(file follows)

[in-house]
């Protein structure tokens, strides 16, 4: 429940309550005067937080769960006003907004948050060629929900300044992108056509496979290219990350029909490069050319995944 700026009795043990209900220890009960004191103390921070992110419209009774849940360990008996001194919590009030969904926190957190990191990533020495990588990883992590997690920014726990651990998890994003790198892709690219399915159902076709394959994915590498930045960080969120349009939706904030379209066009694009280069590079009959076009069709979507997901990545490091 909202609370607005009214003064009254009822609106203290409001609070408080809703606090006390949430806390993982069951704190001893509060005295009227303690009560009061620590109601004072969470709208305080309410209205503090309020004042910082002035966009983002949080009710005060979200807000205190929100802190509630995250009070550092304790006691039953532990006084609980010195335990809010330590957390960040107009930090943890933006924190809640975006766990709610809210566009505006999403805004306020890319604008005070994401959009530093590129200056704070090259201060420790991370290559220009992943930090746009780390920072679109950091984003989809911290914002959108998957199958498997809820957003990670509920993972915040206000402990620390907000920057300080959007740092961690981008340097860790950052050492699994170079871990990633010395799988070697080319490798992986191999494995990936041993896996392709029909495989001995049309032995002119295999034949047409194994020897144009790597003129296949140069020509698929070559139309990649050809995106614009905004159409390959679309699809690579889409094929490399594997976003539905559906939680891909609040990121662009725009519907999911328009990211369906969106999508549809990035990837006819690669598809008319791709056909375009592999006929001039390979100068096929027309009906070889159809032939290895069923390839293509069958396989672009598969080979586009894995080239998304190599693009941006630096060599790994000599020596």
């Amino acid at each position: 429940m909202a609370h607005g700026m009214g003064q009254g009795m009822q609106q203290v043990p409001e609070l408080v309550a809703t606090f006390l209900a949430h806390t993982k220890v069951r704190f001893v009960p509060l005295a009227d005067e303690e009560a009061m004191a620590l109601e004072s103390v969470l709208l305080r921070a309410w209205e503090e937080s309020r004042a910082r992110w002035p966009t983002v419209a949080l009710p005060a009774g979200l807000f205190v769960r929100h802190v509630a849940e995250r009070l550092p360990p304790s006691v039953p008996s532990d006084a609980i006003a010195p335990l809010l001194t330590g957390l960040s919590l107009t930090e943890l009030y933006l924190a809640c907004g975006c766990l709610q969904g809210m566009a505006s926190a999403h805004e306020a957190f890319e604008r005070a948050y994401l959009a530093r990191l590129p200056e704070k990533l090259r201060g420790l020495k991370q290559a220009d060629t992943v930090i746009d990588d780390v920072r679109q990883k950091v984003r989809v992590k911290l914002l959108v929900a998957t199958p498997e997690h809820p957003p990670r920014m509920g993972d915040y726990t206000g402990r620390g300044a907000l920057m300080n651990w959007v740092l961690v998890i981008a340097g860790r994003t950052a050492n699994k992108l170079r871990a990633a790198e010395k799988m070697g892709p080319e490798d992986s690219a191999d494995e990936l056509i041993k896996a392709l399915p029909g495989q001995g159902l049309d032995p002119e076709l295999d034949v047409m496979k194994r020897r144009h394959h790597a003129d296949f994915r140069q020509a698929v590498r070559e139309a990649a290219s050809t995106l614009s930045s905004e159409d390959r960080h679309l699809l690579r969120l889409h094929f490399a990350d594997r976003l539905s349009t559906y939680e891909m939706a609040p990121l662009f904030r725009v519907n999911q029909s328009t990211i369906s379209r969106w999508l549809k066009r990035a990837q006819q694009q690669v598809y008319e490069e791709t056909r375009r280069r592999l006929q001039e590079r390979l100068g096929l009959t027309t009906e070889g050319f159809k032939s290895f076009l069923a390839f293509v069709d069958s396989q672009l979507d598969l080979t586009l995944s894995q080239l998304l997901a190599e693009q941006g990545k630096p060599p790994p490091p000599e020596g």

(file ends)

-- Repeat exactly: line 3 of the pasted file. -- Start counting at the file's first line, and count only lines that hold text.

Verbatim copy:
């Amino acid at each position: 429940m909202a609370h607005g700026m009214g003064q009254g009795m009822q609106q203290v043990p409001e609070l408080v309550a809703t606090f006390l209900a949430h806390t993982k220890v069951r704190f001893v009960p509060l005295a009227d005067e303690e009560a009061m004191a620590l109601e004072s103390v969470l709208l305080r921070a309410w209205e503090e937080s309020r004042a910082r992110w002035p966009t983002v419209a949080l009710p005060a009774g979200l807000f205190v769960r929100h802190v509630a849940e995250r009070l550092p360990p304790s006691v039953p008996s532990d006084a609980i006003a010195p335990l809010l001194t330590g957390l960040s919590l107009t930090e943890l009030y933006l924190a809640c907004g975006c766990l709610q969904g809210m566009a505006s926190a999403h805004e306020a957190f890319e604008r005070a948050y994401l959009a530093r990191l590129p200056e704070k990533l090259r201060g420790l020495k991370q290559a220009d060629t992943v930090i746009d990588d780390v920072r679109q990883k950091v984003r989809v992590k911290l914002l959108v929900a998957t199958p498997e997690h809820p957003p990670r920014m509920g993972d915040y726990t206000g402990r620390g300044a907000l920057m300080n651990w959007v740092l961690v998890i981008a340097g860790r994003t950052a050492n699994k992108l170079r871990a990633a790198e010395k799988m070697g892709p080319e490798d992986s690219a191999d494995e990936l056509i041993k896996a392709l399915p029909g495989q001995g159902l049309d032995p002119e076709l295999d034949v047409m496979k194994r020897r144009h394959h790597a003129d296949f994915r140069q020509a698929v590498r070559e139309a990649a290219s050809t995106l614009s930045s905004e159409d390959r960080h679309l699809l690579r969120l889409h094929f490399a990350d594997r976003l539905s349009t559906y939680e891909m939706a609040p990121l662009f904030r725009v519907n999911q029909s328009t990211i369906s379209r969106w999508l549809k066009r990035a990837q006819q694009q690669v598809y008319e490069e791709t056909r375009r280069r592999l006929q001039e590079r390979l100068g096929l009959t027309t009906e070889g050319f159809k032939s290895f076009l069923a390839f293509v069709d069958s396989q672009l979507d598969l080979t586009l995944s894995q080239l998304l997901a190599e693009q941006g990545k630096p060599p790994p490091p000599e020596g």